When it comes to the question of transgender representation, Guy Debord’s ideas and work may be useful. It’s the same concept as working against sexism, homophobia, and classism, taking the words of the oppressors and turning them against them. It’s the intersection of art and politics, highlighting the way they are intrinsically tied together. Also fitting is the Situationist International’s idea of the spectacle, representing only the people in power, in this case cisgender people. It uses the tool of media representation to keep trans people down, to maximize ignorance, bigotry, and violence.
Another relevant theory is Freire’s. His teaching methods, tailored to empower the oppressed, could be very useful for the disenfranchised trans community. Reinforcing the word “oppressed” is valuable, because it emphasizes the fact that there is an oppressor, that this isn’t something that’s just happening; it’s something that’s being done to us. The state of oppression is not natural, it’s not normal, and it’s not acceptable—it’s something that can be changed. We should not accept the state of things as gospel, but rather keep moving forward. He uses education as an instrument of change and empowerment, and that’s a tool that is absolutely necessary to create representation, accurate representation, of trans people in media.
Guerrilla TV’s theories are useful as well. There are indeed different ways of going about the problem of increasing trans representation—whether to work with mainstream TV directly, or make one’s own media completely separately. In this case, it’s necessary to get trans representation into mainstream media, because exposure is one of the most important points of change. However, producing independent work is an excellent way to start, and many people and organizations already do that. It’s a great way to network and produce solidarity among oppressed people, to make a community, and many people have been doing just that. Over the past few years, awareness and community have skyrocketed among various subcultures. It’s mainstream media that now needs to be focused on.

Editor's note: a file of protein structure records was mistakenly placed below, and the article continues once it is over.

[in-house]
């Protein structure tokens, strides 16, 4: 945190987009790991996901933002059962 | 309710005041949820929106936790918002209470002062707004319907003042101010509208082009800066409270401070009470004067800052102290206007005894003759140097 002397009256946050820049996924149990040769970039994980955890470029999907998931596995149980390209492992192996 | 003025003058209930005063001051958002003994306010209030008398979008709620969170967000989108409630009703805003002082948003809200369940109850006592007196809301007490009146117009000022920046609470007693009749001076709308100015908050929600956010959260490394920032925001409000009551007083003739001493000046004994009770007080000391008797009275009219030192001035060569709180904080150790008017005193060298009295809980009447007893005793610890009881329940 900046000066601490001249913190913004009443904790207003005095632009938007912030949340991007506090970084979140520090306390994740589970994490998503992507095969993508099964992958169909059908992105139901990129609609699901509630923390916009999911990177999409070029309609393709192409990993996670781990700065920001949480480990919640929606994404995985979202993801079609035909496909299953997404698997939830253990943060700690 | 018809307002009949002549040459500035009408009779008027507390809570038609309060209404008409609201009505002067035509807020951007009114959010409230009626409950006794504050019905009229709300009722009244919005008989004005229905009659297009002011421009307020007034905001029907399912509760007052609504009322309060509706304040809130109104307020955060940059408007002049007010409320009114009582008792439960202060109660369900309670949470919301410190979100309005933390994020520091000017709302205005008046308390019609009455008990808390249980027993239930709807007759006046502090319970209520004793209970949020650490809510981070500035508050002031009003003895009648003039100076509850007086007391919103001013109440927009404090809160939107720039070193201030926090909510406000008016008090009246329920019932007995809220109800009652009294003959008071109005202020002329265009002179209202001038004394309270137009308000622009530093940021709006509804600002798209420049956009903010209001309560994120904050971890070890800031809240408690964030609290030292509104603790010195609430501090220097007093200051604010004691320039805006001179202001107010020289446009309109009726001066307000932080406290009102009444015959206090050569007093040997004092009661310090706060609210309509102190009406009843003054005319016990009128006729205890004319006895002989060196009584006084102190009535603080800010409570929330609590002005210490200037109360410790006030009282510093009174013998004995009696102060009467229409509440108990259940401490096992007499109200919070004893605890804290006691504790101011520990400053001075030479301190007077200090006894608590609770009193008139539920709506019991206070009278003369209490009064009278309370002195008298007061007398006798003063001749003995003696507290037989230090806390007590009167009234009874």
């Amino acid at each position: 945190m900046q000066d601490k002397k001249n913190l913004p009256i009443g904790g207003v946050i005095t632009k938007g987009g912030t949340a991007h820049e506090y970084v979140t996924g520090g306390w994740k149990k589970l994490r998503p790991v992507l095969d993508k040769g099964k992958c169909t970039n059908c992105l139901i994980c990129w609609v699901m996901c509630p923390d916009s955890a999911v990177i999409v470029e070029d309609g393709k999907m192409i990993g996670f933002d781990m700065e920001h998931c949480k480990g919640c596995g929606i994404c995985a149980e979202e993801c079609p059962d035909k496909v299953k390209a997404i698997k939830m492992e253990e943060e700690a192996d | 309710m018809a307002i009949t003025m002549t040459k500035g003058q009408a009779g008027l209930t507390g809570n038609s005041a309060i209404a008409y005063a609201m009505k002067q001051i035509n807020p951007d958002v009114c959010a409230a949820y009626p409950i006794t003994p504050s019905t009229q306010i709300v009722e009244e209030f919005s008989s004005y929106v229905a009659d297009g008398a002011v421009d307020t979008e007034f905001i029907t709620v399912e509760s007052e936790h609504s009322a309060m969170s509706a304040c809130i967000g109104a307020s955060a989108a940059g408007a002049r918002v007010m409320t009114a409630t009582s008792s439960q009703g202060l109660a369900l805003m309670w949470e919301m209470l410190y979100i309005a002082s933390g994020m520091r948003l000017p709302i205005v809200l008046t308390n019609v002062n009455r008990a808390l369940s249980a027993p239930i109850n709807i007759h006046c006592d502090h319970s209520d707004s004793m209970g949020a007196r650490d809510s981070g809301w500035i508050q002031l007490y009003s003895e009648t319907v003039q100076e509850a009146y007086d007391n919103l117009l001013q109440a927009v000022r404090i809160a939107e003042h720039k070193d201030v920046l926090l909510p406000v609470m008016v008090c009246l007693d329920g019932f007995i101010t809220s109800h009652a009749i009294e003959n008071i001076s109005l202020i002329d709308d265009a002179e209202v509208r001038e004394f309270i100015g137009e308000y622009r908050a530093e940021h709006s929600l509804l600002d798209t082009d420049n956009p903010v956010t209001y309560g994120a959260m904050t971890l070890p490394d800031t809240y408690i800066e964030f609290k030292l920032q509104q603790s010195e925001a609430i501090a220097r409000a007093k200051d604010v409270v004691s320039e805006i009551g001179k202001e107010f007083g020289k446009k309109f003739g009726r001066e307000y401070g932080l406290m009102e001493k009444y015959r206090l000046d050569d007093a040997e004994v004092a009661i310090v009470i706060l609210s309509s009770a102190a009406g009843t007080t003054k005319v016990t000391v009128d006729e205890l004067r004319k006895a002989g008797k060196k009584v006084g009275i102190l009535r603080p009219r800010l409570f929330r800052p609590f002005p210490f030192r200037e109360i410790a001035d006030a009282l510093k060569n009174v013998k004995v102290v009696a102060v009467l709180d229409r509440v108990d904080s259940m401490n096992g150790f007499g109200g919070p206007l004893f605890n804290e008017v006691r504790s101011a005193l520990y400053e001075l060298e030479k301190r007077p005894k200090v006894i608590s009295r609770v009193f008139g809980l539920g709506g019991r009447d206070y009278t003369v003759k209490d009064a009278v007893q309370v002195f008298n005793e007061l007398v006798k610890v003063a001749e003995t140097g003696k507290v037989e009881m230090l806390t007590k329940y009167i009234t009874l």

In Marlon Rigg’s discussion of his work in black gay representation, there are many parallels to transgender representation. In both cases, there is very little representation to begin with, and mainstream culture thinks the mere existence of these people is dirty, perverted, and absurd. These groups are very much thought of as other, even as objects, not as real people—and the strength of media representation is its ability to change this mindset, and to show trans people or black gay men as real, multi-dimensional human beings. Mainstream culture will do its best to repress all representation of these groups, in an effort to maintain the ability to see them as subhuman, but this can’t last forever. The more accurate and positive representation there is, the more understanding and tolerance there will be. The difficult part is convincing mainstream media sources to take the risk and include this representation in the first place, even with the possibility that they will face a backlash.
All these theories could be useful in the struggle of trans media representation, and many are already being utilized.